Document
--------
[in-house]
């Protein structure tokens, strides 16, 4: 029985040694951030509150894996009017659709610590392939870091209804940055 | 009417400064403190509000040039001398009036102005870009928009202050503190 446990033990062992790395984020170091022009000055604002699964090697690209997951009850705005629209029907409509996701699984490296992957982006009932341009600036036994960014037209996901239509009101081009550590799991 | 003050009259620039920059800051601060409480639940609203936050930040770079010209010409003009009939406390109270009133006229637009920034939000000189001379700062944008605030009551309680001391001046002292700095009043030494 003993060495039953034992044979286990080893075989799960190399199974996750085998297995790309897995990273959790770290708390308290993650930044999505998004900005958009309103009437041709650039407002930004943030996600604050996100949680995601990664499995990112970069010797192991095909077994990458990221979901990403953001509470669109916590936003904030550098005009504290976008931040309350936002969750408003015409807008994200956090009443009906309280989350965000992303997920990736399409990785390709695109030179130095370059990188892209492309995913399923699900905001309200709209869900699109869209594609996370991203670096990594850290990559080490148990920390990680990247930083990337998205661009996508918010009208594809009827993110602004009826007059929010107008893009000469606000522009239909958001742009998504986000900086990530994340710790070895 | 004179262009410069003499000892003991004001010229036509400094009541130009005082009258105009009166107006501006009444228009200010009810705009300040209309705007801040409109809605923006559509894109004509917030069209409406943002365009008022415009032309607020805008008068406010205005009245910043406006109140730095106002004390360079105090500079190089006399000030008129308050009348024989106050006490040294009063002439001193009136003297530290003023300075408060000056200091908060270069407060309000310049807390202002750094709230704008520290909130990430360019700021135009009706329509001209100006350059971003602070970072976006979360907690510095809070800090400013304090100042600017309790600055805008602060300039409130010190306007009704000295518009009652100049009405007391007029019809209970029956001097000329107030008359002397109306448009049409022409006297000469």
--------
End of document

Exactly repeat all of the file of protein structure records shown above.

[in-house]
């Protein structure tokens, strides 16, 4: 029985040694951030509150894996009017659709610590392939870091209804940055 | 009417400064403190509000040039001398009036102005870009928009202050503190 446990033990062992790395984020170091022009000055604002699964090697690209997951009850705005629209029907409509996701699984490296992957982006009932341009600036036994960014037209996901239509009101081009550590799991 | 003050009259620039920059800051601060409480639940609203936050930040770079010209010409003009009939406390109270009133006229637009920034939000000189001379700062944008605030009551309680001391001046002292700095009043030494 003993060495039953034992044979286990080893075989799960190399199974996750085998297995790309897995990273959790770290708390308290993650930044999505998004900005958009309103009437041709650039407002930004943030996600604050996100949680995601990664499995990112970069010797192991095909077994990458990221979901990403953001509470669109916590936003904030550098005009504290976008931040309350936002969750408003015409807008994200956090009443009906309280989350965000992303997920990736399409990785390709695109030179130095370059990188892209492309995913399923699900905001309200709209869900699109869209594609996370991203670096990594850290990559080490148990920390990680990247930083990337998205661009996508918010009208594809009827993110602004009826007059929010107008893009000469606000522009239909958001742009998504986000900086990530994340710790070895 | 004179262009410069003499000892003991004001010229036509400094009541130009005082009258105009009166107006501006009444228009200010009810705009300040209309705007801040409109809605923006559509894109004509917030069209409406943002365009008022415009032309607020805008008068406010205005009245910043406006109140730095106002004390360079105090500079190089006399000030008129308050009348024989106050006490040294009063002439001193009136003297530290003023300075408060000056200091908060270069407060309000310049807390202002750094709230704008520290909130990430360019700021135009009706329509001209100006350059971003602070970072976006979360907690510095809070800090400013304090100042600017309790600055805008602060300039409130010190306007009704000295518009009652100049009405007391007029019809209970029956001097000329107030008359002397109306448009049409022409006297000469």